The Trump administration has raised concerns with China after two Chinese fighter jets intercepted a US military aircraft in a manner the American crew viewed as dangerous.
One person familiar with the incident said one of the Chinese fighters flew upside down as it intercepted a Boeing WC-135 — called the “sniffer” because its mission is to collect air particles to detect nuclear explosions — which was flying over the East China Sea.
US Pacific Command, which oversees American military operations in Asia, said two Chinese Sukhoi jets flew unprofessional manoeuvres at an unsafe distance and speed. The Pentagon has deployed the sniffer to the region because of concerns that North Korea could conduct a sixth nuclear test at some point.
The incident marks the first known complaint the Pentagon has lodged with China since Donald Trump became president. It comes as he urges China to increase pressure on North Korea to abandon its nuclear and missile programmes. On Monday Pyongyang claimed to have developed a long-range missile that could carry a nuclear warhead.
Some North Korea experts had expected Pyongyang to conduct a nuclear test last month. The Trump administration views North Korea as its most serious foreign policy challenge as Pyongyang moves closer to being able to hit the US with a nuclear-armed missile.
“These incidents are very rare,” said Paul Haenle, director of the Carnegie-Tsinghua Center in Beijing. “None were reported in 2015 and only two in 2016. “In February, there was an ‘unsafe encounter’ — not an intercept — between a US Navy P-3 Orion aircraft and a Chinese surveillance aircraft near Scarborough Shoal.”
Mr Haenle, who served as the former top White House China adviser to George W Bush and Barack Obama, said the US and China in 2015 had established a military hotline and agreed on rules of behaviour to govern air-to-air encounters that were aimed at preventing dangerous interceptions.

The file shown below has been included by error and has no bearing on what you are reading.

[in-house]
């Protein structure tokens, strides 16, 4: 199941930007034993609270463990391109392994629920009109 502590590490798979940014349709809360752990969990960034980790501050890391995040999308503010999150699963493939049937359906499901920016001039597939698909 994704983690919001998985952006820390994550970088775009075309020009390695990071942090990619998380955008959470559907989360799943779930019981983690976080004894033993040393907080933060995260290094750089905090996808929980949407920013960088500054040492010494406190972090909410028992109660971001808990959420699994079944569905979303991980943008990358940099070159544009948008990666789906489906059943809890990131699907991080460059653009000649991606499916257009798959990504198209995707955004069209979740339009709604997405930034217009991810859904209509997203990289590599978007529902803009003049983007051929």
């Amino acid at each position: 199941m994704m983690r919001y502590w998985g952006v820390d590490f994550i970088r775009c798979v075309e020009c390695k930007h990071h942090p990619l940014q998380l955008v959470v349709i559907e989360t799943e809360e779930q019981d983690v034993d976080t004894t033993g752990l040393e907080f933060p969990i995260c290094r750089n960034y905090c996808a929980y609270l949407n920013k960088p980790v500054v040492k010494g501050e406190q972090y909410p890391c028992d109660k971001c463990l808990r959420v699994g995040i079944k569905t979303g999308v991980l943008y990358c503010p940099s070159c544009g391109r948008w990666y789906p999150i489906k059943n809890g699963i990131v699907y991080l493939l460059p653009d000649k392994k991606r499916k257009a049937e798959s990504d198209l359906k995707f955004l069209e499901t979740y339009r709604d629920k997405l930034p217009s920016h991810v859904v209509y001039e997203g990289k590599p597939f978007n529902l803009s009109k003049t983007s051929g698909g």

“It’s possible that Chinese pilots have not improved, but I think more likely that they are signalling their ongoing displeasure with US close surveillance and reconnaissance activity,” he added.
The Chinese ministries of defence and foreign affairs made no immediate comment.
“This interception signals that China is willing to defend its claim over the East China Sea air space,” said Shi Yinghong, director of the Center for American Studies at Renmin University.
“The Chinese government is obviously more assertive and stronger than Trump’s administration right now,” Mr Shi added. “Trump’s only achievement is the improvement of Sino-US relations, so China knows that Trump wouldn’t dare to ruin these relations. China has the self-confidence to guard its sovereignty now.”
In 2013 China unilaterally established an air defence zone over most of the East China Sea, claiming the right to prevent foreign aircraft from entering. The US has not recognised China’s claim.
Relations between the US and Chinese militaries appeared to improve in recent months, particularly as the US Navy has not conducted any of the “freedom of navigation” operations (Fonops) in the South China Sea that anger the Chinese government.
While some experts have speculated that the US had pulled back in the South China Sea to avoid antagonising China as Washington seeks co-operation on North Korea, one US official said the focus on the lack of operations in the South China was misplaced.
“We are very focused on a couple of big strategic issues in north-east Asia right now,” said the official. “We have dual carrier operations, bombers, joint exercises with Japanese and South Korea. We have a lot going on out there. The focus on Fonops is frankly just misplaced.”
Lieutenant Colonel Lori Hodge, a US Air Force spokesperson, said the crew on the Boeing WC-135 viewed the way the Chinese fighters intercepted them as “unprofessional” because of the “manoeuvres by the Chinese pilot, as well as the speeds and proximity of both aircraft”.
She said the US was addressing the issue through diplomatic channels and a mechanism used to tackle issues between the two militaries.
“This will allow us to continue building confidence with our Chinese counterparts on expected manoeuvring to avoid mishaps,” said Col Hodge.
Additional reporting by Yingzhi Yang
Follow Demetri Sevastopulo on Twitter: @dimi